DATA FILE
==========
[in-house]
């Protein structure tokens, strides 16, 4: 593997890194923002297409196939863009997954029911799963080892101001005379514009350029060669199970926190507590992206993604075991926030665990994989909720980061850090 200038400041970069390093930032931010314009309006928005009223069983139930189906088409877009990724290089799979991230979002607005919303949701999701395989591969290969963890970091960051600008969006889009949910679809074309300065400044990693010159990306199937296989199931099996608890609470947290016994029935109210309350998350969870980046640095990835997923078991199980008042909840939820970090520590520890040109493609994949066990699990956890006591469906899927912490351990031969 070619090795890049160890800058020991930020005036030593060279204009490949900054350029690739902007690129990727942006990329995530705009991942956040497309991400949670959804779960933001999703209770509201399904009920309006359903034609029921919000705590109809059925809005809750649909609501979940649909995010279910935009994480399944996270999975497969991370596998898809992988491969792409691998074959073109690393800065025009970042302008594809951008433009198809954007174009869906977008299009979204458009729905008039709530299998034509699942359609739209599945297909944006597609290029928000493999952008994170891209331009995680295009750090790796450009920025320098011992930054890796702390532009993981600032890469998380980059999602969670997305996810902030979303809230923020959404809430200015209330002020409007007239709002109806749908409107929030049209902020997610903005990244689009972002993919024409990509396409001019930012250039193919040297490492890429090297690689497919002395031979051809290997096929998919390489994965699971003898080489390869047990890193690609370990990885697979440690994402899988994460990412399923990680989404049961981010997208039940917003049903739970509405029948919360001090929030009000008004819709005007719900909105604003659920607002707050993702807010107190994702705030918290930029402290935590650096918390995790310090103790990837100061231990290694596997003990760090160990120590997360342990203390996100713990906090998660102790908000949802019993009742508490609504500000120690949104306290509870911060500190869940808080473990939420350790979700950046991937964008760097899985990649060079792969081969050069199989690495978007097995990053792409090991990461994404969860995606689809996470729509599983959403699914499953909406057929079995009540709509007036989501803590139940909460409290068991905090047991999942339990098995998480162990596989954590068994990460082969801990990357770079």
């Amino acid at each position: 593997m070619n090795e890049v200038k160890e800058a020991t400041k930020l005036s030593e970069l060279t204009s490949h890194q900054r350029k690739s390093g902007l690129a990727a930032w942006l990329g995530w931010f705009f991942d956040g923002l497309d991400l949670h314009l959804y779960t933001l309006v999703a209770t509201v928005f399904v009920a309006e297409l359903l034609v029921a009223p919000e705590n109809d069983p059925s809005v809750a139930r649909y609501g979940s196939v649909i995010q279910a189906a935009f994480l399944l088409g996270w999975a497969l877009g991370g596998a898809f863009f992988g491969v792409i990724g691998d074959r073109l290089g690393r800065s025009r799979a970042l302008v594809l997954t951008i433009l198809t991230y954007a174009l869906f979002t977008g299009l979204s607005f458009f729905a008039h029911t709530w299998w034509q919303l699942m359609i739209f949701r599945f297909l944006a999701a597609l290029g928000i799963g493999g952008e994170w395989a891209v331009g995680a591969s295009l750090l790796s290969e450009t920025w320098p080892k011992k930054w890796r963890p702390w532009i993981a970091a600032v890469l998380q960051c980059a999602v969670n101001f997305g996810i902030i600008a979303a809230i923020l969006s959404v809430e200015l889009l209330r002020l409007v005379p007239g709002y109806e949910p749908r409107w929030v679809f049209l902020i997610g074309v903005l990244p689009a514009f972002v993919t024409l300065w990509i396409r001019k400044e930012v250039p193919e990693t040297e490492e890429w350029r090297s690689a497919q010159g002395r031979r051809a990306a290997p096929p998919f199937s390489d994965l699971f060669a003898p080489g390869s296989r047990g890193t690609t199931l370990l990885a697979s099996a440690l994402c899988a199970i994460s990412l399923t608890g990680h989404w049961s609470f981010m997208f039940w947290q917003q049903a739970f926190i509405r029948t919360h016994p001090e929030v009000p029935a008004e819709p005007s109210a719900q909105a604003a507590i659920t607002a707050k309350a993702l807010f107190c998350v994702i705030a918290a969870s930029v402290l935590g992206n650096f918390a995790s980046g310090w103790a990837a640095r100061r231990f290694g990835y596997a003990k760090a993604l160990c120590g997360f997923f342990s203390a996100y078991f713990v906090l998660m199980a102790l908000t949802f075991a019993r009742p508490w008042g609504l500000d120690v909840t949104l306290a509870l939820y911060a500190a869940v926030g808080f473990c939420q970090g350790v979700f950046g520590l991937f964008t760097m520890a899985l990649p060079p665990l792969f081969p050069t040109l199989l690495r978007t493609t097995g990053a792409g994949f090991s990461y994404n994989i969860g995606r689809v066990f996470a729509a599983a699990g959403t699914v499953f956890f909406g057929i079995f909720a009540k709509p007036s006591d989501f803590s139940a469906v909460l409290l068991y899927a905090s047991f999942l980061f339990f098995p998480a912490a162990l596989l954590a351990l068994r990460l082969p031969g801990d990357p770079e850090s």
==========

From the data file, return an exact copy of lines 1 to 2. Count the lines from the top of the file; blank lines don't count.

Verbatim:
[in-house]
């Protein structure tokens, strides 16, 4: 593997890194923002297409196939863009997954029911799963080892101001005379514009350029060669199970926190507590992206993604075991926030665990994989909720980061850090 200038400041970069390093930032931010314009309006928005009223069983139930189906088409877009990724290089799979991230979002607005919303949701999701395989591969290969963890970091960051600008969006889009949910679809074309300065400044990693010159990306199937296989199931099996608890609470947290016994029935109210309350998350969870980046640095990835997923078991199980008042909840939820970090520590520890040109493609994949066990699990956890006591469906899927912490351990031969 070619090795890049160890800058020991930020005036030593060279204009490949900054350029690739902007690129990727942006990329995530705009991942956040497309991400949670959804779960933001999703209770509201399904009920309006359903034609029921919000705590109809059925809005809750649909609501979940649909995010279910935009994480399944996270999975497969991370596998898809992988491969792409691998074959073109690393800065025009970042302008594809951008433009198809954007174009869906977008299009979204458009729905008039709530299998034509699942359609739209599945297909944006597609290029928000493999952008994170891209331009995680295009750090790796450009920025320098011992930054890796702390532009993981600032890469998380980059999602969670997305996810902030979303809230923020959404809430200015209330002020409007007239709002109806749908409107929030049209902020997610903005990244689009972002993919024409990509396409001019930012250039193919040297490492890429090297690689497919002395031979051809290997096929998919390489994965699971003898080489390869047990890193690609370990990885697979440690994402899988994460990412399923990680989404049961981010997208039940917003049903739970509405029948919360001090929030009000008004819709005007719900909105604003659920607002707050993702807010107190994702705030918290930029402290935590650096918390995790310090103790990837100061231990290694596997003990760090160990120590997360342990203390996100713990906090998660102790908000949802019993009742508490609504500000120690949104306290509870911060500190869940808080473990939420350790979700950046991937964008760097899985990649060079792969081969050069199989690495978007097995990053792409090991990461994404969860995606689809996470729509599983959403699914499953909406057929079995009540709509007036989501803590139940909460409290068991905090047991999942339990098995998480162990596989954590068994990460082969801990990357770079």